Book Review: The Secret Language of Doctors: Cracking the Code of Hospital Slang
by Dr Brian Goldman, HarperCollins, Toronto, 2014, 268 pages, no index. Hardcover, 350 pages.
Dewey Number: Not available at this time
The first thing you need to know about this book is that it is well written. That is a blessing and a problem. Blessing: It is clearly written and therefore straightforward to read. The problem is that it is so entertaining that we can miss the darker implications of what we are reading.
This book, written by a Canadian doctor and therefore having a Canadian context, is helpful in unravelling the arcanum of medical jargon. Remember, the purpose of jargon is to keep outsiders, out.
The trouble is when we read this book we understand that a great many of the terms are derogatory. As an example, the author describes Hispanic patients as having ay-tach. This is specifically descriptive of Hispanic patients overdramatizing their symptoms in an effort to be seen. This is by the author’s admission a derogatory term and not used (much).
However, when we read about things like circling the drain or even better, failure to die syndrome, we know there is more going on than a professionally protective insider lingo. We realize there is a darker side to medicine: even doctors sometimes think their patients are better off without them. Hence, GOMERS. (Get out of my emergency Room’s)
There is also status dramaticus: in which the patient is exaggerating. My interest in reading this book is to find out what the doctors say, and to see what their attitudes are behind what they say.
It’s not pretty. By far, most of the terms I encountered were demeaning toward the patients. This is one reason I applaud this book: the author is trying to point out to his colleagues that such language is in fact derogatory and needs to stop.
Yet let’s look at one case: Failure to Die. This implies and says that a certain type of patient (Like a HOWDY: Hypertensive obese white diabetic yahoo) is better off dead and therefore a waste of time treating. This tells us that doctors think that there are possibly certain classes of patients for whom treatment is a general waste of time. This is used of elderly patients, usually characterized with dementia.
It’s a short few steps to start acting on that definition once we have it.
This is why this book is a good resource: if you are in a situation with medical types and you hear any of this jargon and it is applied to you, you can be sure that you are not getting the highest level of respect. And therefore the highest level of care.
Which is why this book is important, especially for those who are chronically ill, disabled or for those whose family members have other health challenges.
Consider the following quote:
“That last one tracks with my experience in the ER Instead of acknowledging that they fear being sick, I see patients who fight to ward off the fear by looking to the physician to magically take the fear of illness away.” 
This illustrates the idea that patients need help; it also shows that some doctors think that patients might be a bother. Especially if they have other issues. In another place, the idea of futile care theory shows up. In the example, a patient has arrived in the ER who is blind and has dementia.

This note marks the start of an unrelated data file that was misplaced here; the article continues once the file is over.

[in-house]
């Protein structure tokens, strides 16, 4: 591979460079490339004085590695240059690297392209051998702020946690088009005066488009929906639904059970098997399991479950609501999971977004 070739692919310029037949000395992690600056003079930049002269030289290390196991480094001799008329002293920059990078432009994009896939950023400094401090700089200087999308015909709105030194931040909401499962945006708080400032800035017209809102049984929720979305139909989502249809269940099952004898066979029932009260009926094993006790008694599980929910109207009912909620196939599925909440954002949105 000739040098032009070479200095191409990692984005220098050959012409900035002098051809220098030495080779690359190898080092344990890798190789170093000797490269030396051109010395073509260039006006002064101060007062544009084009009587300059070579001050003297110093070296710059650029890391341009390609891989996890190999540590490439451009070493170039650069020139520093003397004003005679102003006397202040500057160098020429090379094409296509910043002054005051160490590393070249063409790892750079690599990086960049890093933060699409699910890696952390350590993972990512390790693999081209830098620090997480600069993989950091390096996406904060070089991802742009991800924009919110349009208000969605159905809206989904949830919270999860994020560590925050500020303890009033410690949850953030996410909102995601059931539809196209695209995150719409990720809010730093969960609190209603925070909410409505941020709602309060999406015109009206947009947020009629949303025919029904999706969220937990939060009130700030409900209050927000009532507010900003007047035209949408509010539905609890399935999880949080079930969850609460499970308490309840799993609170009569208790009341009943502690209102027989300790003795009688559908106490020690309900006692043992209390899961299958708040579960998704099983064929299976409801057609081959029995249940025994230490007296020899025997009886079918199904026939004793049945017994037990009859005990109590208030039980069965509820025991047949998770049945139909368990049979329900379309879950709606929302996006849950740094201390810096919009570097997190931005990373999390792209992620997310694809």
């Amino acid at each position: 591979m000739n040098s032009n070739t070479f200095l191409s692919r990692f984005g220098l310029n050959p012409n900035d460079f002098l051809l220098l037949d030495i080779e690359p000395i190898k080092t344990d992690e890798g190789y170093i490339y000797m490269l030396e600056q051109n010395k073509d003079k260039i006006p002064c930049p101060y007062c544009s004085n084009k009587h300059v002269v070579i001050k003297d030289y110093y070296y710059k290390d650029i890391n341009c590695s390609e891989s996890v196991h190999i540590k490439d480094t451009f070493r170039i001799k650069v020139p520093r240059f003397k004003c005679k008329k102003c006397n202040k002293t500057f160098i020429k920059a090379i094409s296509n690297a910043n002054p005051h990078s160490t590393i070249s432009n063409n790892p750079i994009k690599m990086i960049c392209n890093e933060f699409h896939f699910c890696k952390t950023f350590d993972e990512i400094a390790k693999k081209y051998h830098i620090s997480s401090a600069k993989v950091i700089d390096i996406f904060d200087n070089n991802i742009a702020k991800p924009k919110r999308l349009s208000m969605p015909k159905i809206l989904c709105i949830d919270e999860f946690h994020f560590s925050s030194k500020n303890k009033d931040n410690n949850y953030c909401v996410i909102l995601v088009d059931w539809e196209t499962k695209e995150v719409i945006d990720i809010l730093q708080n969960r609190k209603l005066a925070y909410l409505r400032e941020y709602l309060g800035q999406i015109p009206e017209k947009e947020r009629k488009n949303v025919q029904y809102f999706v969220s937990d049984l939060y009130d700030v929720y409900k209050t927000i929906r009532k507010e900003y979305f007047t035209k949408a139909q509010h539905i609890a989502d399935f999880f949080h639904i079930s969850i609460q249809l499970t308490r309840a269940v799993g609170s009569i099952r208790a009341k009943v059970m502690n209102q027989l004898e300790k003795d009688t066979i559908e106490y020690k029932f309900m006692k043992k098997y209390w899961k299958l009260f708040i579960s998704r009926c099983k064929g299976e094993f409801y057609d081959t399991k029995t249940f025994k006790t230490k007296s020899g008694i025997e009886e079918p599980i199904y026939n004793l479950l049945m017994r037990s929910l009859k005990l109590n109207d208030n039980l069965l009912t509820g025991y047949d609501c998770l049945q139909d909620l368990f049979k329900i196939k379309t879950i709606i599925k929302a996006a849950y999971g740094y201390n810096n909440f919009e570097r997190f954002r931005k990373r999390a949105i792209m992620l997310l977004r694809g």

“This is cruel, to keep this guy alive,” Cynthia argued to her teammates...There were murmurs of support, as Cynthia and the team spoke in a cold and spare way about the futility of keeping the man alive. What strikes her later as she recalls the episode is that they were joking about the choice; to the team, the fact that there was a choice at all was amusing. The idea that there was any point to the man being saved was that preposterous.” [89, italics in original]
Remember, this patient has arrived in the emergency department in need of help. He was dependent and the care team didn’t think he should live. He was given antibiotics and lived. The author then says, “what also bothers me about the case Cynthia described is that these life and death discussions took place around the man as if he didn’t’ exist.”  This is the experience I have had; I was treated as a cypher in emerg. In addition, there are cases I have reviewed in my learning which mirror just this notion: the person ceases to be a valuable human being but is a problem to be disposed of as fast as possible.
So the attitudes reflected in care teams are making it easy for euthanasia enthusiasts to make inroads to ethics. Their work has been done for them. This is the danger of this book: that no-one will take a critical view of the book and discuss the darker implications. In a book review, I can only go so far, but to those who make their living looking at medical care and its quality, this book is a must read.
The book resonated with my experience as someone who has had health problems, but it also was chilling: I found myself thinking through scenarios and what to say and not to say into the future. I also thought to myself, how is it possible that we expect medical types to be professional when it comes to things like the end of life, and yet we can read such juvenile things?
This is why this book is important. We need a reminder that doctors are human, but we also need to know how to counter jargon when we see it. Remember, in Canada, a doctor doesn’t have to tell you what is on your chart. That also means that they don’t have to tell you that you are a beamer. Or that you are expected to be circling the drain. Both those phrases are shown in the book. If we are to hope to keep disabled and chronically ill people seen as human, we need tools to speak against verbal dehumanization of patients. This book is one such possibility and that makes it worth reading.